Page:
The park part is easy, just pick your favorite park factor. I survey BR, BP and Heipp's site to try and get a consensus rating. Defense is much much tougher and frankly the only thing we can do  at the moment to get an expected number is to take last year's actual total (I use THT's Plus/Minus here) and regress it by some factor towards the league mean. The factor I'm going to use for now is 50%. This is the shakiest part of the whole process and the reason that I present the results without it in the examples below. I welcome comments on how better to account for expected defense.

In order to neutralize the year, here's the desired process:

-Use tRA, park factors, and regressed team defense to estimate expected runs allowed
-Use BaseRuns to estimate expected runs scored
-Plug those expected values into Pythag to end up with expected wins and losses

and you end up with a reasonable estimate for a team's true talent level for that year.

Let's use some concrete exmples to help illustrate the process. We'll look at two teams of interest: the 2007 Angels and 2007 Mariners.

The Angels finished 2007 with a record of 94-68.
The Mariners finished 2007 with a record of 88-74.
The Angels scored 822 runs and allowed 731 for a pythag record of 90-72.
The Mariners scored 794 runs and allowed 813 for a pythag record of 79-83.
According to BaseRuns, the Angels should have scored 781 runs and allowed 745, a pythag record of 85-77.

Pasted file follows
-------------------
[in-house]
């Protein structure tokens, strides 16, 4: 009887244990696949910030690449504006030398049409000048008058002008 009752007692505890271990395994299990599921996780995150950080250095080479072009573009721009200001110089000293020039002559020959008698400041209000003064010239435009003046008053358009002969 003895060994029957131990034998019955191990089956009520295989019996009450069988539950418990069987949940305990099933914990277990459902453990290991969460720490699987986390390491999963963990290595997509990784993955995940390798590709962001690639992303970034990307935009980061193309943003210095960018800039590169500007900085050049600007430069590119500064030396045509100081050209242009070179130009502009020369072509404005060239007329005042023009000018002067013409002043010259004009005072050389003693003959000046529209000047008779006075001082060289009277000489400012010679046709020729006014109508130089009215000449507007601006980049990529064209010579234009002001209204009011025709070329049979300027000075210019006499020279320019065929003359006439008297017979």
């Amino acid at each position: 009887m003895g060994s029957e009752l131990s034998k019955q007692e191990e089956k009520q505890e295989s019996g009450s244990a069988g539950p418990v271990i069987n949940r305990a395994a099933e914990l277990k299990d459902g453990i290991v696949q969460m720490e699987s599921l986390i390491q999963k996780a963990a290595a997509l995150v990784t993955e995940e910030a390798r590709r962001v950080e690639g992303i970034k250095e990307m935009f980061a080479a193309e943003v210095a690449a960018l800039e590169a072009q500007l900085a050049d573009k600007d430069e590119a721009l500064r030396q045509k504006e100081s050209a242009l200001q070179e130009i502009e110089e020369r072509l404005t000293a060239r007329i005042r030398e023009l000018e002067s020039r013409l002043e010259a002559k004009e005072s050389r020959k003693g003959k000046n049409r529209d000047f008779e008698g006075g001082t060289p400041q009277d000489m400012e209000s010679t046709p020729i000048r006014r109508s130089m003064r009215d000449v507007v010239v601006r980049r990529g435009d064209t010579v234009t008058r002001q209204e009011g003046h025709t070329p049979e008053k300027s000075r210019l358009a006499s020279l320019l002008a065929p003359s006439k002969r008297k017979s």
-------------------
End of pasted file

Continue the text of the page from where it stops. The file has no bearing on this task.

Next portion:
According to BaseRuns, the Mariners should have scored 783 runs and allowed 814, a pythag record of 78-84.

According to tRA, the Angel pitchers should have allowed 700 runs (park + defense nuetral).
According to tRA, the Mariner pitchers should have allowed 749 runs (park + defense nuetral).
According to Park Factors, the Angels' home park is nuetral.
According to Park Factors, the Mariners' home park supresses runs by 4%.
According to THT, the Angel defense cost the team 39.2 runs so that's 20 runs regressed.
According to THT, the Mariner defense cost the team 51.2 runs so that's 26 runs regressed.
Angels: 700 x 1.00 + 20 = 720 runs allowed (739 if you leave defense alone).
Mariners: 749 x 0.98 + 26 = 760 runs allowed (785 is you leave defense alone).

Angels regressed run profile, 781 RS 739 RA, pythag = 85.5 wins.
Angels regressed run+def profile, 781 RS 720 RA, pythag = 87.6 wins.
Mariners regressed run profile, 783 RS 785 RA, pythag = 80.8 wins.
Mariners regressed run+def profile, 783 RS 760 RA, pythag = 83.4 wins.

How does that help for projection? It doesn't and I want to be extra clear on that. All this intends to do is come up with a figure for runs scored and runs allowed if we were to re-play the 2007 season (knowing what we know now, i.e. playing time) a million times. You shouldn't use this as a basis for projecting 2008.

It's interesting (at least to me) and it's helpful insofar as to help dissuade the notion that the Mariners were really an 88 win team and the Angels were really a 94 win team in 2007 and it's a step above just looking at their pythag record which would leave you with an amplified idea of the difference between the two teams.

Anything else you use it for is not recommended and possible side effects include: angry bees, being stabbed, looking like an idiot, being ridiculed and general douchebaggery. If your urge to misuse these numbers lasts longer than four hours please consult a local mine shaft.